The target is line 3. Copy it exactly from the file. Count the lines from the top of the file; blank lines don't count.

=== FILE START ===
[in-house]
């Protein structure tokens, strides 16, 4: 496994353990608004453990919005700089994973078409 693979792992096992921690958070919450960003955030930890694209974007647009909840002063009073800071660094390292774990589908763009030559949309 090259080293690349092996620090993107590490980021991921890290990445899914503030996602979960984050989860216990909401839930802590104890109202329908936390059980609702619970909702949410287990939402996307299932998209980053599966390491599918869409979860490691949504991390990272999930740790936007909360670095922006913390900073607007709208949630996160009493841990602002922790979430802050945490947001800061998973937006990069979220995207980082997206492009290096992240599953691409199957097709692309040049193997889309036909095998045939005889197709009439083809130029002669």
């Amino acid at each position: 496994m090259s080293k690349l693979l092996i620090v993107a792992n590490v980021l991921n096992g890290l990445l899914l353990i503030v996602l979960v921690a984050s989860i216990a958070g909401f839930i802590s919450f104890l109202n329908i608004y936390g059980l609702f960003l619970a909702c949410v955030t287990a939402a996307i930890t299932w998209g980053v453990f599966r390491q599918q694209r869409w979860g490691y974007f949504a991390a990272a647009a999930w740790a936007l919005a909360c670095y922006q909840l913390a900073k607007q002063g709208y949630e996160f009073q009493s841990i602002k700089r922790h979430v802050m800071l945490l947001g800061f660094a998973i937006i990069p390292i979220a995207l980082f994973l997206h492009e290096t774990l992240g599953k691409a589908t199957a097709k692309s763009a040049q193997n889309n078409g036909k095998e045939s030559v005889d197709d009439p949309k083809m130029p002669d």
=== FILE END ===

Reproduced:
């Amino acid at each position: 496994m090259s080293k690349l693979l092996i620090v993107a792992n590490v980021l991921n096992g890290l990445l899914l353990i503030v996602l979960v921690a984050s989860i216990a958070g909401f839930i802590s919450f104890l109202n329908i608004y936390g059980l609702f960003l619970a909702c949410v955030t287990a939402a996307i930890t299932w998209g980053v453990f599966r390491q599918q694209r869409w979860g490691y974007f949504a991390a990272a647009a999930w740790a936007l919005a909360c670095y922006q909840l913390a900073k607007q002063g709208y949630e996160f009073q009493s841990i602002k700089r922790h979430v802050m800071l945490l947001g800061f660094a998973i937006i990069p390292i979220a995207l980082f994973l997206h492009e290096t774990l992240g599953k691409a589908t199957a097709k692309s763009a040049q193997n889309n078409g036909k095998e045939s030559v005889d197709d009439p949309k083809m130029p002669d």